written by Fred Moore
Another story was told to me, this time by a Mr William Cottage, now deceased, who was a well known and respected carpenter and joiner who was born in Sandgate around 1885-86 and had lived locally all his life. Mr W Cottage was known to his friends as Bill and this story is about his father, Frank George Cottage who came and settled in Sandgate as a single young man around 1880 and at that time lived in Wilberforce Road (which was then known as Chapel Street).
Frank had an artificial left leg and was a boot and shoe repairer by trade. He opened a small business repairing boots and shoes in a small black painted shed which stood where the beer barrel store of the Ship Inn now stands, very close to the sea and the Parade.
Before the second world war a wooden slipway supported by old railway rails exte3nded from the top of the sea wall onto the beach right oppoosite Granville Road West (which in earlier days was named Seaview Street) and the black shet where Bill’s father undertood his repairing.
This slipway was used, as I remember in the 1920’s and 30’s by local fishermen to bring their fishing boats up from the beach. As a child, I never doubted its use, other than a slipway for the boats, and it was not until I had listened to Bill’s story that I learned of its original use.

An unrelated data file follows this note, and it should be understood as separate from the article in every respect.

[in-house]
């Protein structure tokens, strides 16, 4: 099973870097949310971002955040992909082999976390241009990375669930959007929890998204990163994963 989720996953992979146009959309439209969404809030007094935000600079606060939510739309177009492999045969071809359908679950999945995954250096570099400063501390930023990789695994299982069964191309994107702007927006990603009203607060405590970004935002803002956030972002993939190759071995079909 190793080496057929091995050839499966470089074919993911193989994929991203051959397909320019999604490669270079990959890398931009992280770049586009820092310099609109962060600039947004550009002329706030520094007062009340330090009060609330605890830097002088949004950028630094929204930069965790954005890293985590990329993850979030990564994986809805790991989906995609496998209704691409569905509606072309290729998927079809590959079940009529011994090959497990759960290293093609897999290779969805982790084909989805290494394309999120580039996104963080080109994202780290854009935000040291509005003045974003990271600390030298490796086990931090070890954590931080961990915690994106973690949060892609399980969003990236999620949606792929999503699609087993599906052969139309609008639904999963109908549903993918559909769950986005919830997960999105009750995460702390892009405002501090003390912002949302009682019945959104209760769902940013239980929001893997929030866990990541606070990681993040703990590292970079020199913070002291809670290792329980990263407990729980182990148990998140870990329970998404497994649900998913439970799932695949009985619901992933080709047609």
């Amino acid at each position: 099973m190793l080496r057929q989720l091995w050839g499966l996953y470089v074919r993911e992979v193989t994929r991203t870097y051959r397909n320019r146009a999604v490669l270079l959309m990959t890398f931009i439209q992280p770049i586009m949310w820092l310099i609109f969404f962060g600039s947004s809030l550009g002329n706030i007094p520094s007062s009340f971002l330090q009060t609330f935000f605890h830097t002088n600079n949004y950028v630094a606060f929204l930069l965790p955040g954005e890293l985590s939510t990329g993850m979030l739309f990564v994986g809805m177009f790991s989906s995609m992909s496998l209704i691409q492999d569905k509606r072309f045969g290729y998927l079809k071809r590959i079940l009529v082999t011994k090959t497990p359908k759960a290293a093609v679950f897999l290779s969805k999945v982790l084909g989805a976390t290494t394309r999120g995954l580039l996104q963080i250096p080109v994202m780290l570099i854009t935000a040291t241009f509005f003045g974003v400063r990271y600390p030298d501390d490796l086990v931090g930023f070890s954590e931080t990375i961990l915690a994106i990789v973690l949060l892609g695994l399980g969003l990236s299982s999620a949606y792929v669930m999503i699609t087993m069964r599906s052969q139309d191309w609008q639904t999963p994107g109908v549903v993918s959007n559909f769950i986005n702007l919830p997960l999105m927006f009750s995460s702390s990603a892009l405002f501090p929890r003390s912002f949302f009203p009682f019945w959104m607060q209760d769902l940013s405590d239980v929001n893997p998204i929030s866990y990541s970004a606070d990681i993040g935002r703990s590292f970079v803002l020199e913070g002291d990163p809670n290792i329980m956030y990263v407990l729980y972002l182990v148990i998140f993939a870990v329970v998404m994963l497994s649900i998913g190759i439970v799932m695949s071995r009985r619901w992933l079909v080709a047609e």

In and around the 1880’s and 1890’s, during the summer months, Colliers would bring coal to Sandgate from Newcastle. These flat bottomed Colliers would come ashore on a high tied in line with the slipway and hold themselves in this position by ropes fore and after until the tide receded.
The coal carts would be pulled onto the beach alongside the Collier and when these horse-drawn carts were loaded with coal would be pulled up via the slipway, past the little black shed where Frank would be repairing shoes, into the Seaview Street and across the High Street into Gough Road. There they were unloaded in a coal year, the business at this time being run by the well known local business family of Claysons.
It took several days to unload these colliers and the crew would meet Frank Cottage over a pint of beer in the Ship Inn and friendship would have been formed. When the Collier finally sailed for its return journey to Newcastle the local boot repairer was missing, he had boarded the Collier and sailed for Newcastle.
A notice in the small window of the little black shed read something like this “Closed. Re-open in several weeks time” and when the Collier returned Frank Cottage was aboard to reopen his business again, almost penniless having had a good drink-up in Newcastle.
He later got married and settled in Devonshire Terrace. His wife found it necessary to let out some rooms to subsidise Frank’s earnings as on rare occasions Frank would go missing on a trip to Newcastle, leaving his family rather short of cash.
Later, when the black shed was pulled down to make way for an extension to the Ship Inn in the form of a gent’s toilet, Frank Cottage continued trading as a local boot repairer in another shed at the back of 5 Devonshire Terrace until his retirement in the late 20’s.
As a boy, the teller of this story, Bill Cottage, would relate how in wintertime before school he was expected to carry buckets of coal up to the occupants of the rooms let out by his mother, sometimes five flights of stairs to the top floor.